2 South Africans Complete World’s Most Extreme Triathlon, Norseman

Two South Africans were among the world’s bravest few sports people to compete in and finish the epic and gruelling Norseman Xtreme Triathlon in Norway this weekend. It’s the most extreme triathlon on the face of the earth…

Kieran Ballard-Tremeer and James Bayhack can now each call themselves a ‘Norseman’. The mountain in the background, Gaustatoppen, is where the black T-shirt finishers end their race. Photo: Leonie B-T

Each year, passionate athletes enter the lottery to compete. But only a few (263 this year) are lucky enough to have their names picked out of the hat. This year two of those were South Africans Kieran Ballard-Tremeer (who now lives in Dubai) and James Bayhack. It was the sixth year running that he had entered the Norseman lottery.

It wasn’t great timing for either of them. Kieran had suffered a year of illness and injury. (She fell down some stairs just six weeks before the race.) And James, at 46, had finally broken his triathlon addiction, and hadn’t been training for a while so he felt unfit and overweight.

But since the chance of ever having your name pulled out of the Norseman hat is so tiny, and the privilege to enter the race so huge, both knew they couldn’t turn the once-in-a-lifetime opportunity down, and the lottery results were well in advance to give them enough time to train.

And yesterday, against all odds, they each finished the 18-hour race… and got the T-shirt! Literally! “The great prize for all of this? A T-shirt!” laughs Kieran.

To put it in perspective, there are many types of triathlons – normal ones that last an hour or so, Half-Ironman and full Ironman Triathlons which many people aim to do once in their lifetime… and then there’s Norseman which “takes it to a whole new level because of the weather and elevation – a massive, massive difference”, says Kieran. The bike course alone has 3,800m elevation over 190km!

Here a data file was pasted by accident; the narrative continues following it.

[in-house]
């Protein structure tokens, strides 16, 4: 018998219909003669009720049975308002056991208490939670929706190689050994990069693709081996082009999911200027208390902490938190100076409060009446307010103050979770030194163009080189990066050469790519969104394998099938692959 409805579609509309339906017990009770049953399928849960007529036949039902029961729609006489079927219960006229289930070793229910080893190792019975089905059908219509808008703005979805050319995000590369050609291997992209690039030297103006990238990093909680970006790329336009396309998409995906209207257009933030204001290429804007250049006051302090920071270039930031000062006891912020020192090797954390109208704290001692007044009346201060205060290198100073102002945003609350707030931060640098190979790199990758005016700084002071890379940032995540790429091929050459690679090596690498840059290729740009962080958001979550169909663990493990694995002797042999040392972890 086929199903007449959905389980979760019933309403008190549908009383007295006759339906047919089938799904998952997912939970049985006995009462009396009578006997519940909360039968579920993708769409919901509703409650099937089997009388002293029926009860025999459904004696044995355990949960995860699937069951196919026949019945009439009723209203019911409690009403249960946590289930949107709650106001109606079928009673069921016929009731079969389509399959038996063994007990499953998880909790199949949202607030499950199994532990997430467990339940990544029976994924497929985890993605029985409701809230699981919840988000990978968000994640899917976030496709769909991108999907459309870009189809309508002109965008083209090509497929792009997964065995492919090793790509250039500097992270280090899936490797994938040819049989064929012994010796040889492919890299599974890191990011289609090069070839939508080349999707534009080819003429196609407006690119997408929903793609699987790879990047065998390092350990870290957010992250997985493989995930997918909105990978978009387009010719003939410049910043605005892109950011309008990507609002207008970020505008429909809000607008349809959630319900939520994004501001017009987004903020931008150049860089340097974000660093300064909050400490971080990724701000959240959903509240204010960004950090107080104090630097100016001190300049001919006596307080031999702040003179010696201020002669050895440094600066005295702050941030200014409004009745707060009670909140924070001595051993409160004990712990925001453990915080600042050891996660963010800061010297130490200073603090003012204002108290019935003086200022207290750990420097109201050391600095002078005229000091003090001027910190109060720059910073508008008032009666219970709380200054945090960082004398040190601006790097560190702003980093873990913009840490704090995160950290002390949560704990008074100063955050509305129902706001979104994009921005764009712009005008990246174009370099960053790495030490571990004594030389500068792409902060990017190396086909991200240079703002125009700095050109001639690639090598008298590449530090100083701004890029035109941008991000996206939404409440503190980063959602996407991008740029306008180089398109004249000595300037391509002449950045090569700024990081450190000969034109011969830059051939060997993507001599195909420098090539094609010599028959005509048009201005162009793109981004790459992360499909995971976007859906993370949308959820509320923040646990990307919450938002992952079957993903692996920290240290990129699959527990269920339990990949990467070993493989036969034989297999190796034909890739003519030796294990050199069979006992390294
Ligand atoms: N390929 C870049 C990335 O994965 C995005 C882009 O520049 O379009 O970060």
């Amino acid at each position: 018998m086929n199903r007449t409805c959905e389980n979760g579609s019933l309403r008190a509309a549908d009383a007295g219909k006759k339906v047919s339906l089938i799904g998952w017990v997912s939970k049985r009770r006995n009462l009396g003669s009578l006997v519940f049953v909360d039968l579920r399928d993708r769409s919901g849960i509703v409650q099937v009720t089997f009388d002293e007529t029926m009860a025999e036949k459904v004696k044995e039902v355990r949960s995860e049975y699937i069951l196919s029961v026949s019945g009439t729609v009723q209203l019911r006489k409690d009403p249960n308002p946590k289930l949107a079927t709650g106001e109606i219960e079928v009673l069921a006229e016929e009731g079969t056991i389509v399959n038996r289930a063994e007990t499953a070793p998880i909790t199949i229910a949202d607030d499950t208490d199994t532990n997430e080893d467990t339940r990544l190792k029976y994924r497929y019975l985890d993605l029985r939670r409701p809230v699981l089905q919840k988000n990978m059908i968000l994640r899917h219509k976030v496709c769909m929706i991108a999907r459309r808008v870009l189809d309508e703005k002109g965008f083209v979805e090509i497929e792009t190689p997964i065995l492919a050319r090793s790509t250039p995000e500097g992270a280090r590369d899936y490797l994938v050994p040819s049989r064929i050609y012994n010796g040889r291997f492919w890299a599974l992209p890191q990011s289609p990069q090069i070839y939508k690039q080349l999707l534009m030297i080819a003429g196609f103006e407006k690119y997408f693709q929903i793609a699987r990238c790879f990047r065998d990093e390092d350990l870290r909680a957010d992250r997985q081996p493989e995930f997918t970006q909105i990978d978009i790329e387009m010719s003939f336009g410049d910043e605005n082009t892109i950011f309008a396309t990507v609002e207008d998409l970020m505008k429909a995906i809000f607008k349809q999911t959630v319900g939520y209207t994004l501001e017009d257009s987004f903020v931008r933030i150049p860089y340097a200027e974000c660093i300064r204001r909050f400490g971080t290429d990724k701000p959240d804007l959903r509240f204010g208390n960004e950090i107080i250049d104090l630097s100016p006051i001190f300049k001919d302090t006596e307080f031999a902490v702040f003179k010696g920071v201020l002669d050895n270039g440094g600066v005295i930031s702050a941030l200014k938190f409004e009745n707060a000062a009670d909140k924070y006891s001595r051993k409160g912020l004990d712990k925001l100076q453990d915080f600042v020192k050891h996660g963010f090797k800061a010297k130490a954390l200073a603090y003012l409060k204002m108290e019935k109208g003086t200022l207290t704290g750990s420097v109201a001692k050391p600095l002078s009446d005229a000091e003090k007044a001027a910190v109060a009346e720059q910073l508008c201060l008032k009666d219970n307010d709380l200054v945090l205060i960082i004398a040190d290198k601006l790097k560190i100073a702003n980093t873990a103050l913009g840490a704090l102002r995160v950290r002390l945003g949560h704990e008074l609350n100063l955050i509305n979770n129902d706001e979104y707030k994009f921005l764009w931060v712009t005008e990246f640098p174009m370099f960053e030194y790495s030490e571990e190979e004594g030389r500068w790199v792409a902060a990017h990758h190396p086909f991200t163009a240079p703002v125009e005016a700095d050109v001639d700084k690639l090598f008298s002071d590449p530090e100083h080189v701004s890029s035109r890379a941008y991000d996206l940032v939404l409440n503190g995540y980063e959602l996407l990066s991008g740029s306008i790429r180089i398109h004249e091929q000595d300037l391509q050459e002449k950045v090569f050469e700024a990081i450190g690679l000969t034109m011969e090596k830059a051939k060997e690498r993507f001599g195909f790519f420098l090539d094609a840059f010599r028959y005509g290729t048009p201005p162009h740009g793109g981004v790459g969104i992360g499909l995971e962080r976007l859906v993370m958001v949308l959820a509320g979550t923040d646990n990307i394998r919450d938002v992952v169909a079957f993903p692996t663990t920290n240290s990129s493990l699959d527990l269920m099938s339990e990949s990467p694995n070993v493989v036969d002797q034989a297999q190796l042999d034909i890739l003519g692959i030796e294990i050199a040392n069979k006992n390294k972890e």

The first 160 athletes to get to 32.5km on the run are allowed to continue to the top of the mountain to finish (a medical check at 37km must be passed and athletes carry a survival backpack with mandatory gear in case of weather changes). Those after the cut-off who make 32.5km (which is at top of Zombie Hill) before the 17.5hr cutoff are allowed to continue their run but on a different route into Gaustadblikk.

Unlike the Iron Man which has aid support stations, the Norseman is not a supported race so it’s up to the athletes to have their own support team who drive along the course bringing them all their food, drinks and some TLC to make sure they stay hydrated and nourished to endure the long hard race.

Kieran was fortunate to have her sister Leonie over from the UK and a good friend Brett from Dubai.

James had a special couple – Simon and his wife Helena (who happens to be from Sweden) – who flew over to support him. They had met when James first got into triathlons at the age of 38 and completed two Ironman events together.

Brett and Kieran at the top of Zombie Hill, the white T-shirt cut-off. Photos: Leonie B-T

Through eight years of friendship the couple has followed James’ amazing journey to Norseman, and “when he finally got into Norseman, we just had to come and be here,” Simon told SAPeople.

“We were very honoured to be his official supporters. It was a truly amazing experience, and almost as exhausting as actually doing an Ironman myself!” The support team – who have to provide nutrition and plan and strategise, also have to support their “struggling buddy” through tense and stressful moments – can make or break an athlete’s race.

During the race there are cut offs along the course that you have to make it to in order to carry on. One is Zombie Hill – a 7km zig zag uphill with a 10% incline.